(This example removes support for the odd exception GIR 0AA for simplicity’s sake.)
The customer’s valid postcode that doesn’t pass that test was W1F 0DP, in London, which the Royal Mail website confirms is valid. The problem is that the regex above doesn’t allow for F in the third position, as that was not valid at the time the regex was written.
This is one problem with being too strict in validations of this sort: The rules change over time, usually to allow things that once were not allowed. Reusable, maintained software libraries that specialize in UK postal codes can keep up, but there is always lag time between when updates are released and when they’re incorporated into production software. And copied or customized regexes will likely stay the way they are until someone runs into a problem.
The ecommerce site in question is running on the Interchange ecommerce platform, which is based on Perl, so the most natural place to look for an updated validation routine is on CPAN, the Perl network of open source library code. There we find the nice module Geo::UK::Postcode which has a more current validation routine and a nice interface. It also has a function to format a UK postcode in the canonical way, capitalized (easy) and with the space in the correct place (less easy).
It also presents us with a new decision: Should we use the basic “valid” test, or the “strict” one? This is where it gets a little trickier. The “valid” check uses a regex validation approach will still let through some invalid postcodes, because it doesn’t know what all the current valid delivery destinations are. This module has a “strict” check that uses a comprehensive list of all the “outcode” data—which as you can see if you look at that source code, is extensive.
The bulkiness of that list, and its short shelf life—the likelihood that it will become outdated and reject a future valid postcode—makes strict validation checks like this of questionable value for basic ecommerce needs. Often it is better to let a few invalid postcodes through now so that future valid ones will also be allowed.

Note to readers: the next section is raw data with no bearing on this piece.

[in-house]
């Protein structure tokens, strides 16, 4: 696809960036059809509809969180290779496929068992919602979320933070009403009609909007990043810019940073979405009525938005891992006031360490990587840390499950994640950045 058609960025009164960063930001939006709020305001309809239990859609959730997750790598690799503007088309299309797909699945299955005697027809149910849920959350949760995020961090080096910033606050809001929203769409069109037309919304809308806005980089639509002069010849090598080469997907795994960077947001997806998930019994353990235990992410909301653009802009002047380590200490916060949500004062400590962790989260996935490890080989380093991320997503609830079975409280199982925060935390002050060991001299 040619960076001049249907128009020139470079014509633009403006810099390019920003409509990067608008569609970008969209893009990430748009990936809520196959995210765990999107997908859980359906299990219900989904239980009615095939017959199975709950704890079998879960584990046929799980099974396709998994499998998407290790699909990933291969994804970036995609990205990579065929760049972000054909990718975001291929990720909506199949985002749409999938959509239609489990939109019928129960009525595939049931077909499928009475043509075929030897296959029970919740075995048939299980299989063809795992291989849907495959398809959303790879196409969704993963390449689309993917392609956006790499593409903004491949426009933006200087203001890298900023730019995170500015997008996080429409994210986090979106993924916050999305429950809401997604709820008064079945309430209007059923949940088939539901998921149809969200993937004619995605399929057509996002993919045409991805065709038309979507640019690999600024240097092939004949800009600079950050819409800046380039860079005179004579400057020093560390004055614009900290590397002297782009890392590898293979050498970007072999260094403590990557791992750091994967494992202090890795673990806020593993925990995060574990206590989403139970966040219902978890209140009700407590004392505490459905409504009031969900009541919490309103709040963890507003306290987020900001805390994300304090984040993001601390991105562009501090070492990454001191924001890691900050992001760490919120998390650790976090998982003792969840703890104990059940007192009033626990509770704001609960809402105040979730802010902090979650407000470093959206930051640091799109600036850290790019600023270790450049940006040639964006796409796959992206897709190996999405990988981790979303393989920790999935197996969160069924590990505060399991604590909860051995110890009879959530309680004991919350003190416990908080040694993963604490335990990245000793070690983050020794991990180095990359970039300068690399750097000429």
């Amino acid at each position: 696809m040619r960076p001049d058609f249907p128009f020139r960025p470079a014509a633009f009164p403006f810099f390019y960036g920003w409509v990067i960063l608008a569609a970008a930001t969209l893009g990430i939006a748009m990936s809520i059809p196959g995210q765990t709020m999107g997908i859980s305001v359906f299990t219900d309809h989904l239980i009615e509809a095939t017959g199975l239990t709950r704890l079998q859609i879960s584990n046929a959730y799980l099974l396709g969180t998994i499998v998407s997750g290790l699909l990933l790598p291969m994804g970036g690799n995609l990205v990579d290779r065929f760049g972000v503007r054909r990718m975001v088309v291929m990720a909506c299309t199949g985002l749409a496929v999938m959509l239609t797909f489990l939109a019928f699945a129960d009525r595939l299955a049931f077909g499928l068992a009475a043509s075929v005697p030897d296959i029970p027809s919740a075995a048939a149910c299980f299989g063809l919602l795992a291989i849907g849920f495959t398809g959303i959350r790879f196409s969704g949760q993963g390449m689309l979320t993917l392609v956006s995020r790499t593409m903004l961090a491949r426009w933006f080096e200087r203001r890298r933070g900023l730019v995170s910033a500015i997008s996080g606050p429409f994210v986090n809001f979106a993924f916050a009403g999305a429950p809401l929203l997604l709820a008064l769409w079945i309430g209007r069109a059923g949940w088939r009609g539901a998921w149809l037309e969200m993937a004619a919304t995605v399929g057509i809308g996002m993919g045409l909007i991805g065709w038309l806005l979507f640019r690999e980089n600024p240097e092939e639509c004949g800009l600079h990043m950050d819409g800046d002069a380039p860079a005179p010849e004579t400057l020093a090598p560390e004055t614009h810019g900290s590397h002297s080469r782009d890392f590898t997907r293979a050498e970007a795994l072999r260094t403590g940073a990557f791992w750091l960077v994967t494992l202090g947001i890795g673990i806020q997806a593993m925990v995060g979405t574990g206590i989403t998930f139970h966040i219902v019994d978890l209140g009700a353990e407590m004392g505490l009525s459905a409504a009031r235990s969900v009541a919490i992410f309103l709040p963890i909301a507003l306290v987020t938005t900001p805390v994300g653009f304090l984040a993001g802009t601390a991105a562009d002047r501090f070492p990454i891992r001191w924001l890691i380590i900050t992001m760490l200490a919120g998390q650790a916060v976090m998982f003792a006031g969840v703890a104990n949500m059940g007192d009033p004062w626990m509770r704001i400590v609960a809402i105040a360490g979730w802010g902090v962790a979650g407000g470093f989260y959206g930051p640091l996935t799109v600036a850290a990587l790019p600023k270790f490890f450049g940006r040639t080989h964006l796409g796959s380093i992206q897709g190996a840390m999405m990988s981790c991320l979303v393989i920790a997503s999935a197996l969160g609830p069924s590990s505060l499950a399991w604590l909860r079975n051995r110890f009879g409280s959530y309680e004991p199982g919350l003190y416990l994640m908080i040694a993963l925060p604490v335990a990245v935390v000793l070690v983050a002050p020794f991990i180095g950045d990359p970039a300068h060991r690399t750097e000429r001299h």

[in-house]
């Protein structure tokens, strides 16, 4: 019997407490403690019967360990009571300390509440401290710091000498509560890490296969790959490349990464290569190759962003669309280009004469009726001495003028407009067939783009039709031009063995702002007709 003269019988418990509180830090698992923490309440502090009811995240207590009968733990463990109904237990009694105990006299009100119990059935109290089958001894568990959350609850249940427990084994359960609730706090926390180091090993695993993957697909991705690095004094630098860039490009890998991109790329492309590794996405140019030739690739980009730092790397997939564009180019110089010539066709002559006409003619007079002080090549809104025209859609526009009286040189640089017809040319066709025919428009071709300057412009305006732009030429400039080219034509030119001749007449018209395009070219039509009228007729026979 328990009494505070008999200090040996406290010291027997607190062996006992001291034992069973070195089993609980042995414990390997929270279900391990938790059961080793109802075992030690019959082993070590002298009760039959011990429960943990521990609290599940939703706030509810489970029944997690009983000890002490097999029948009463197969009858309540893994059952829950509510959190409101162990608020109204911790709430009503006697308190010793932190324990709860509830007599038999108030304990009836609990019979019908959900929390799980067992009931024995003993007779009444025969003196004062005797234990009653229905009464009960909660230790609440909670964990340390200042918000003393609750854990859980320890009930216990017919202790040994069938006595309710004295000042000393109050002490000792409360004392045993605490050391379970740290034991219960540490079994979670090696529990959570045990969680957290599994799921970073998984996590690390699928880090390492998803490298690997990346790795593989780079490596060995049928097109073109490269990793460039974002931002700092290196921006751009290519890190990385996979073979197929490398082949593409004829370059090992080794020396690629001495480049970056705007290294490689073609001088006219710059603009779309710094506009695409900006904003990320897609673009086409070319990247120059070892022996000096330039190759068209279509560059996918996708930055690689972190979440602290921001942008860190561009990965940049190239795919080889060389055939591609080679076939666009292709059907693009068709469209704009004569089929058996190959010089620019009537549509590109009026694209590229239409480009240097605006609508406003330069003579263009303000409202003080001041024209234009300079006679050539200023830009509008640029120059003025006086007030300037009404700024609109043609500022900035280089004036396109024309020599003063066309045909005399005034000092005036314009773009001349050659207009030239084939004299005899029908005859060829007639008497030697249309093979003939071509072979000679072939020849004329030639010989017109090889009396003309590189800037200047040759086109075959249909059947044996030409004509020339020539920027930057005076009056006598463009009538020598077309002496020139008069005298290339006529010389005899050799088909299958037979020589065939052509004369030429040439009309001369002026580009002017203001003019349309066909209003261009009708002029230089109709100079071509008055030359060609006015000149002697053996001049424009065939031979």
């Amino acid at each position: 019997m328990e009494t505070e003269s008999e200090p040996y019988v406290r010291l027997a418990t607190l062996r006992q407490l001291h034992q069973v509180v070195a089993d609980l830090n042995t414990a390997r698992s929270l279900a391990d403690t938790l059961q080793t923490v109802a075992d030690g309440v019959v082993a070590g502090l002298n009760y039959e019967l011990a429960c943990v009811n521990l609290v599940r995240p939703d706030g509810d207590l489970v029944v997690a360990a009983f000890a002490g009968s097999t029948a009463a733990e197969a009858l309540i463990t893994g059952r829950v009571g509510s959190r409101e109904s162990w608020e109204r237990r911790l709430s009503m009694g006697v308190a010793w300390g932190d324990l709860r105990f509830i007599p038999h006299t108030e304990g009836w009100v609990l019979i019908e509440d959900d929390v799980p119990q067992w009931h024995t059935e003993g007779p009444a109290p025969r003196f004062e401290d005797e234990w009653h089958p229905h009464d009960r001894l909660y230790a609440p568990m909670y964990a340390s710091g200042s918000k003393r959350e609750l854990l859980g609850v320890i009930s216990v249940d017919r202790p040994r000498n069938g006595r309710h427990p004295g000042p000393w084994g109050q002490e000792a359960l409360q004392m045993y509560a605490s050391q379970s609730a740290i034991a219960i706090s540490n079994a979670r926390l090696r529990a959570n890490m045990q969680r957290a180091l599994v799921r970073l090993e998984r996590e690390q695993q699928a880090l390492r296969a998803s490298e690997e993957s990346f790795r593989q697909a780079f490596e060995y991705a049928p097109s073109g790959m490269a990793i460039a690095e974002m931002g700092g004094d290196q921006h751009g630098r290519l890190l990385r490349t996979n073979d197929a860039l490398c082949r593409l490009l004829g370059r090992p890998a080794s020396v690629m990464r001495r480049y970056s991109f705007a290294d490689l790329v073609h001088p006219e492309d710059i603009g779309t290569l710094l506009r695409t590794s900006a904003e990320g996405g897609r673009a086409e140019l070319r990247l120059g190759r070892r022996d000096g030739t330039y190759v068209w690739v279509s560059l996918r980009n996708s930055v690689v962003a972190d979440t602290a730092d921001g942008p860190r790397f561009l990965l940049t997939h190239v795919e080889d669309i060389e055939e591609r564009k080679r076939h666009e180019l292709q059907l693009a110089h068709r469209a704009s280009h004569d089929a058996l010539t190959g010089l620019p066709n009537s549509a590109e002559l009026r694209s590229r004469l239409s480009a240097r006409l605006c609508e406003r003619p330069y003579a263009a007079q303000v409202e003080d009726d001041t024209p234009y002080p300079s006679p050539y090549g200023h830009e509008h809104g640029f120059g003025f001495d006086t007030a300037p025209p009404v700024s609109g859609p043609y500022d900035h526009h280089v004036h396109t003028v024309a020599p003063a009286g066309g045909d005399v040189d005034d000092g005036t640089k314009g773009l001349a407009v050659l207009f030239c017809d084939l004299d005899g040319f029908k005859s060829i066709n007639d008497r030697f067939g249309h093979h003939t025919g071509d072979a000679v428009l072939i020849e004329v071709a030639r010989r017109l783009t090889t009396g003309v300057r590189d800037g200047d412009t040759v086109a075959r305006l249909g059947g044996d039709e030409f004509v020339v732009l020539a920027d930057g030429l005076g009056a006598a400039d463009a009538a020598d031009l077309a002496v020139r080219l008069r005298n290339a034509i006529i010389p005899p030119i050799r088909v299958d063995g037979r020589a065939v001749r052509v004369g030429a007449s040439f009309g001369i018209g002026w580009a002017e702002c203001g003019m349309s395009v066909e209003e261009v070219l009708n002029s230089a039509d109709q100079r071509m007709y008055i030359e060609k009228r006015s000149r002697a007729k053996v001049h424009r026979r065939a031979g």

When Christmas comes
There’s no Christmas gift of a single UK postal code validation solution for all needs, but there are some fun trivia notes in the Wikipedia page covering Non-geographic postal codes:
A fictional address is used by UK Royal Mail for letters to Santa Claus:
Reindeerland XM4 5HQ
Previously, the postcode SAN TA1 was used.
In Finland the special postal code 99999 is for Korvatunturi, the place where Santa Claus (Joulupukki in Finnish) is said to live, although mail is delivered to the Santa Claus Village in Rovaniemi.
In Canada the amount of mail sent to Santa Claus increased every Christmas, up to the point that Canada Post decided to start an official Santa Claus letter-response program in 1983. Approximately one million letters come in to Santa Claus each Christmas, including from outside of Canada, and they are answered in the same languages in which they are written. Canada Post introduced a special address for mail to Santa Claus, complete with its own postal code:
NORTH POLE H0H 0H0
In Belgium bpost sends a small present to children who have written a letter to Sinterklaas. They can use the non-geographic postal code 0612, which refers to the date Sinterklaas is celebrated (6 December), although a fictional town, street and house number are also used. In Dutch, the address is:
This translates as “1 Spain Street, 0612 Heaven”. In French, the street is called “Paradise Street”:
Rue du Paradis 1
That UK postcode for Santa doesn’t validate in some of the regexes, but the simpler Finnish, Canadian, and Belgian ones do, so if you want to order something online for Santa, you may want to choose one of those countries for delivery. :)